This inequity is unacceptable. As leaders and employees at the IRS have warned for years now, enforcement of the law is not only a means to raise revenue. It is also a matter of fundamental fairness. It is important for honest taxpayers to know that, when they file their taxes accurately with the IRS, other people are doing the same.

With your help, funding from the Inflation Reduction Act will go toward correcting this two-tiered tax system, where high earners play by different rules than working and middle-class families. Specifically, funding will go toward auditing more high earners who have not paid their full bill. With it, we are estimated to raise hundreds of billions of dollars in revenue.

Importantly, I’ve directed that enforcement resources will not be used to raise audit rates for households making under $400,000 a year relative to historical levels. In fact, we expect audit rates for honest taxpayers to decline, once the IRS has the right technological infrastructure in place. This means a simpler tax filing season for taxpayers who are doing everything right.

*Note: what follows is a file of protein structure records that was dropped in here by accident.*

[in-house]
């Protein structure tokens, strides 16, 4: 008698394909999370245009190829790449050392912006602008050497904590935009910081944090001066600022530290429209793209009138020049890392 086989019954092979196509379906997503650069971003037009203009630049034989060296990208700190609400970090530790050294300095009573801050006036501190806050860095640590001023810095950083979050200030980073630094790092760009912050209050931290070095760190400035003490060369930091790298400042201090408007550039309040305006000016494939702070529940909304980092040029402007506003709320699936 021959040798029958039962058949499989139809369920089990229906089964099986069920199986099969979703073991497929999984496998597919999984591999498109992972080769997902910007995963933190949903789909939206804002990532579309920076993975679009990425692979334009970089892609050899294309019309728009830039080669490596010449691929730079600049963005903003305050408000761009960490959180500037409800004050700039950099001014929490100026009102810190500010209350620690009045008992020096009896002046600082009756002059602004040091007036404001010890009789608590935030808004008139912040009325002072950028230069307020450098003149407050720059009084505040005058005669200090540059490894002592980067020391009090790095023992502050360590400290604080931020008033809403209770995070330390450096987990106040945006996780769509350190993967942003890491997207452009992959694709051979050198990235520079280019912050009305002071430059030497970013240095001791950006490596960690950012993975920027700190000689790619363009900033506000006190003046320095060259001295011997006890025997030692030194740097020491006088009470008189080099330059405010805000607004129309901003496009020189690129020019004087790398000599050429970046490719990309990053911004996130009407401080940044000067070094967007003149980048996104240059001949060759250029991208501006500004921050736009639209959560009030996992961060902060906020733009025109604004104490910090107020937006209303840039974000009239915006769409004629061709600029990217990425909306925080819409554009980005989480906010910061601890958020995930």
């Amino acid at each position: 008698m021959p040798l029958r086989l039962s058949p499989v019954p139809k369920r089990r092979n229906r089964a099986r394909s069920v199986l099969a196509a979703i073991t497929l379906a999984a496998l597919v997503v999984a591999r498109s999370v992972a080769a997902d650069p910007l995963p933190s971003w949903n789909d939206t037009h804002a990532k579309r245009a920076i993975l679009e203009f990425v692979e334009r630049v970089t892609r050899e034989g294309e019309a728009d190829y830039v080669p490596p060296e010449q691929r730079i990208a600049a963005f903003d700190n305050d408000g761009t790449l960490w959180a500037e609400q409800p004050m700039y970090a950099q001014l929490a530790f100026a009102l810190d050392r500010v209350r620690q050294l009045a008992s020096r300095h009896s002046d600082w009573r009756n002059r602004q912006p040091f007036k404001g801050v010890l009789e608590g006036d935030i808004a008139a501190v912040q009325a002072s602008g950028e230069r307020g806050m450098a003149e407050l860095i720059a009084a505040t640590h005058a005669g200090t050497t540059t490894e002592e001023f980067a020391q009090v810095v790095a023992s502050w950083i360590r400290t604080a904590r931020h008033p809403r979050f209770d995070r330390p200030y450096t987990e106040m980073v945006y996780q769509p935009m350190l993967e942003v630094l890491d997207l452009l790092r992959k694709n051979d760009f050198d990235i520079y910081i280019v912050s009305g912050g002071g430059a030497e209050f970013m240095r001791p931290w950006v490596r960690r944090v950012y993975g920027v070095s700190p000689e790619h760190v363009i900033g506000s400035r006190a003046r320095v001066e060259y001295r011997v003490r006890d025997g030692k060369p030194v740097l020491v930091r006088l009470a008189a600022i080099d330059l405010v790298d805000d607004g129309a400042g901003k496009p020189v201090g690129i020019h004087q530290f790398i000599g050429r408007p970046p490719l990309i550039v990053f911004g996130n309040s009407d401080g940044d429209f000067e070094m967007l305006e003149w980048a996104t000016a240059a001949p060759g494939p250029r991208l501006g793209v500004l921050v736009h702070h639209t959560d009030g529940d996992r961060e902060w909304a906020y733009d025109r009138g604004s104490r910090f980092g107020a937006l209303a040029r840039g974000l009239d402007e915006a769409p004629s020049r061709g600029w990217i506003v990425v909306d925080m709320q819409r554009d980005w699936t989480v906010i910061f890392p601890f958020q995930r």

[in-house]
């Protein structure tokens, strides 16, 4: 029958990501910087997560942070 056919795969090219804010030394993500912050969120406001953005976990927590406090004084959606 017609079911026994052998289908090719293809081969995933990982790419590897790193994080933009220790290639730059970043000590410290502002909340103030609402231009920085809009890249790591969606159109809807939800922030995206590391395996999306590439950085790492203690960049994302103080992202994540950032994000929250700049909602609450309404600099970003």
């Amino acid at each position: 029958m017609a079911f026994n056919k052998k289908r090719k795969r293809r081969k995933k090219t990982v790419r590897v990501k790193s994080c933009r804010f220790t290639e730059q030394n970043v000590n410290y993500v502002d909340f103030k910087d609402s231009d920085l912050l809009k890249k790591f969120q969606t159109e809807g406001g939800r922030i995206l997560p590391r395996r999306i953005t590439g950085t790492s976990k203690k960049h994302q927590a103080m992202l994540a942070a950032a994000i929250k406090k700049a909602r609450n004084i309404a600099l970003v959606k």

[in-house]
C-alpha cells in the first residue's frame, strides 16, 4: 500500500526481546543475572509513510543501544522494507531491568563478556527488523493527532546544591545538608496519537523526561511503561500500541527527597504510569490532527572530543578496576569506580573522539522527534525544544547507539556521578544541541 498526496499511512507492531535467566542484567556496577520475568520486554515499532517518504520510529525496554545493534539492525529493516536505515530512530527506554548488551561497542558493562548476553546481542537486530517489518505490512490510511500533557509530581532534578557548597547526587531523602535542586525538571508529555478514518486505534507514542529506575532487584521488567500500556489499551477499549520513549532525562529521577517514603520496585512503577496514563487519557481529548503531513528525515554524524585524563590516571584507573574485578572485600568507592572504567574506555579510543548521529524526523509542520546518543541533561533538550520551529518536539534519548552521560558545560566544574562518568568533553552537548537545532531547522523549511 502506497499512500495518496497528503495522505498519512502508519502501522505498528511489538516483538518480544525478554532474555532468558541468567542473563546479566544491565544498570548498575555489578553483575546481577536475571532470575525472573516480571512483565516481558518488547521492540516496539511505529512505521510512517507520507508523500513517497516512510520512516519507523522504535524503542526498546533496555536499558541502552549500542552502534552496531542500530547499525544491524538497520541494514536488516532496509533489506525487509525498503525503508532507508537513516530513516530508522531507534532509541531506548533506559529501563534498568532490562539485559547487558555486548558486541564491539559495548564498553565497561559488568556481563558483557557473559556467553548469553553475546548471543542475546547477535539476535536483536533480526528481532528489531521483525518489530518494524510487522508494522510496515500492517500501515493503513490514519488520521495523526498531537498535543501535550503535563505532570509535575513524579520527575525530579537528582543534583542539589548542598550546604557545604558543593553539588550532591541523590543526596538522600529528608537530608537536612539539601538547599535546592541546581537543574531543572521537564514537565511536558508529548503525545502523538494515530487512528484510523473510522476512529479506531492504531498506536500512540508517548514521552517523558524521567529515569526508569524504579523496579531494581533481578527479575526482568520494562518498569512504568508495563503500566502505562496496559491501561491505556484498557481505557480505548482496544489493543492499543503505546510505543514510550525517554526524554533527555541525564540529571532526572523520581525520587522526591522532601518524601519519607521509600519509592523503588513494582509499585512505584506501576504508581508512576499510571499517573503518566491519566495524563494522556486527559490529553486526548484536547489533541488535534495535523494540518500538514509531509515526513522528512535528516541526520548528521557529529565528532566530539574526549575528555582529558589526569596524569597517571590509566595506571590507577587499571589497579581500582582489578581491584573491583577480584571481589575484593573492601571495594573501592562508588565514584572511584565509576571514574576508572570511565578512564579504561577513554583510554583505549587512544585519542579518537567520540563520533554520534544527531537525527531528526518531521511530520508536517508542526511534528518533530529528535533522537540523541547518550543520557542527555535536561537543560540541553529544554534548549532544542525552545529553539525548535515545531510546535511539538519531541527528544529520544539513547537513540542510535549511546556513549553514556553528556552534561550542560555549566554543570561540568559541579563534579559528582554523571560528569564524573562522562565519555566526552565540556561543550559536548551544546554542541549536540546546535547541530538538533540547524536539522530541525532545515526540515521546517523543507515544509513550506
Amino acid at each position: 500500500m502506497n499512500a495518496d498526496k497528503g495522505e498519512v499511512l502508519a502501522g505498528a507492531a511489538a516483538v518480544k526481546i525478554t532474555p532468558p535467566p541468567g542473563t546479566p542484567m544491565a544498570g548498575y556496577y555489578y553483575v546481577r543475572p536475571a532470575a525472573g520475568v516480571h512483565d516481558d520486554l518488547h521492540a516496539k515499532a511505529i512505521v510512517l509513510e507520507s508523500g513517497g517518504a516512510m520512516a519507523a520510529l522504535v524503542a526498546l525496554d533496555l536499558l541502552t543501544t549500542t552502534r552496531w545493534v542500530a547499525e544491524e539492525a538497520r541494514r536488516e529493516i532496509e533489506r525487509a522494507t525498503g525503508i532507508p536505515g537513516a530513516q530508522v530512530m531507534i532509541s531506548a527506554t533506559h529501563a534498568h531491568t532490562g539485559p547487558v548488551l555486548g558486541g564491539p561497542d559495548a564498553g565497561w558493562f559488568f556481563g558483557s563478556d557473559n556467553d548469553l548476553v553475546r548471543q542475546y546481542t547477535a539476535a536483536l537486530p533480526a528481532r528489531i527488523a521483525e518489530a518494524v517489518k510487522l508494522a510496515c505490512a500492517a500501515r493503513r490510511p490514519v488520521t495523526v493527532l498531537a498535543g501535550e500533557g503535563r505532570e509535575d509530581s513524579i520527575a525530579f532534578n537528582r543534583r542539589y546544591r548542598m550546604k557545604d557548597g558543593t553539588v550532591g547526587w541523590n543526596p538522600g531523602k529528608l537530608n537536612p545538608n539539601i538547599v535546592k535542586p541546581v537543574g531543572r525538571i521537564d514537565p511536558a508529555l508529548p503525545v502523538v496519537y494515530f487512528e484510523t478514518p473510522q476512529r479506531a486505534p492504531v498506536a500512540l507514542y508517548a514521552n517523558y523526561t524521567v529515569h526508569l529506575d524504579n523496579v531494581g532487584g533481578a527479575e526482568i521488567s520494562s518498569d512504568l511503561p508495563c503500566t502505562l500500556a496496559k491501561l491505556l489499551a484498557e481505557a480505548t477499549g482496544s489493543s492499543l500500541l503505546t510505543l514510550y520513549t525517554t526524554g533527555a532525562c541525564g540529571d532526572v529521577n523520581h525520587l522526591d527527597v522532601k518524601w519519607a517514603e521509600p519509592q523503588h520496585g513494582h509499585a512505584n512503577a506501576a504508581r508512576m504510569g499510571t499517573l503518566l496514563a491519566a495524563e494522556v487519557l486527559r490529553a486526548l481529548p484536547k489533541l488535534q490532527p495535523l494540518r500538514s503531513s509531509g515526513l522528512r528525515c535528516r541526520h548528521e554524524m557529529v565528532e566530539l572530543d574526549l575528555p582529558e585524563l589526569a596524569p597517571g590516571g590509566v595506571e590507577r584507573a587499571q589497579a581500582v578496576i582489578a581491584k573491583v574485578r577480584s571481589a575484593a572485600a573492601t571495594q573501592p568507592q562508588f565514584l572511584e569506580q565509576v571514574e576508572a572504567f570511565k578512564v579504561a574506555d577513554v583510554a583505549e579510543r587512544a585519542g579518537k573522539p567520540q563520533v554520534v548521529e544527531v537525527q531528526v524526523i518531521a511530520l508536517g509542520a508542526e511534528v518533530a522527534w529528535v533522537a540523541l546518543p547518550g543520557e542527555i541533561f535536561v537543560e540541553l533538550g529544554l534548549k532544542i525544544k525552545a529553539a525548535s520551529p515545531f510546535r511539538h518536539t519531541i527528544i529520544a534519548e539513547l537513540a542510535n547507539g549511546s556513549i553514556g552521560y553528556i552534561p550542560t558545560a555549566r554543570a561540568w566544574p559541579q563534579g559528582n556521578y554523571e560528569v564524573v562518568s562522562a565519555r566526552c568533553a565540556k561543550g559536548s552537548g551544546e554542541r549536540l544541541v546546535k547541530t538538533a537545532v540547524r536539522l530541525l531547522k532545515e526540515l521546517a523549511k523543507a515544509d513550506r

Last week, I gave an economic speech discussing how our administration’s plan will create a stronger, more resilient economy with greater fairness for all. I believe that adequately funding the IRS is core to our success. It raises the revenue for us to make important investments in our economic strength. It makes sure that all Americans are playing by the same rules. It avoids misallocation of resources in the economy at large. And it does so by deterring taxpayers from shifting their activities toward more opaque sources or engaging in tax evasion.

In all, a strong IRS is critical to the economic success of this country – and I am heartened that we are finally reflecting that in our funding decisions.

I want to close by returning to where I started.

Over the coming weeks and months, you will be asked, yet again, to meet the moment. As with all big things, it will be difficult – but I hope it will be mostly exciting.

You will help create a modernized IRS that serves people efficiently, collects taxes that are owed, and delivers credits and benefits to those who are entitled to them. You will be called to implement the Inflation Reduction Act’s new corporate tax reforms and the green tax credits, which are the largest investment in fighting climate change in our nation’s history. Soon enough, you will begin gearing up for the next tax filing season, with a mandate – and finally, resources – to properly serve the American people the way they deserve.

I know that this is a day that many of you have worked toward, for so long.

So thank you. I will do whatever I can to support you. And today, like every day, I am proud to be your colleague.

Thank you.